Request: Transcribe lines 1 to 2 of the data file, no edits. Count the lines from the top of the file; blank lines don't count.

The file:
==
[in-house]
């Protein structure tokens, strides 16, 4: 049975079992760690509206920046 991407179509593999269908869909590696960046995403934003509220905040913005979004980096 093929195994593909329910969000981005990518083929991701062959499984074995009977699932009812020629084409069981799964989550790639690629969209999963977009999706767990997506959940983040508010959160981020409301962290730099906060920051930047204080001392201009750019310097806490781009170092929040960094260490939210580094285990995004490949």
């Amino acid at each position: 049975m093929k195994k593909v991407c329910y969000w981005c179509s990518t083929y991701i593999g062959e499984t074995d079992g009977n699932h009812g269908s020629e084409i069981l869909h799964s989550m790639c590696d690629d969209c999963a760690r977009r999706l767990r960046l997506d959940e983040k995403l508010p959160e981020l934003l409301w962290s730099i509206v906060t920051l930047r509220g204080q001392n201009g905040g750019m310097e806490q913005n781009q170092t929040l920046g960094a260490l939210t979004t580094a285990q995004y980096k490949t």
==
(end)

[in-house]
């Protein structure tokens, strides 16, 4: 049975079992760690509206920046 991407179509593999269908869909590696960046995403934003509220905040913005979004980096 093929195994593909329910969000981005990518083929991701062959499984074995009977699932009812020629084409069981799964989550790639690629969209999963977009999706767990997506959940983040508010959160981020409301962290730099906060920051930047204080001392201009750019310097806490781009170092929040960094260490939210580094285990995004490949």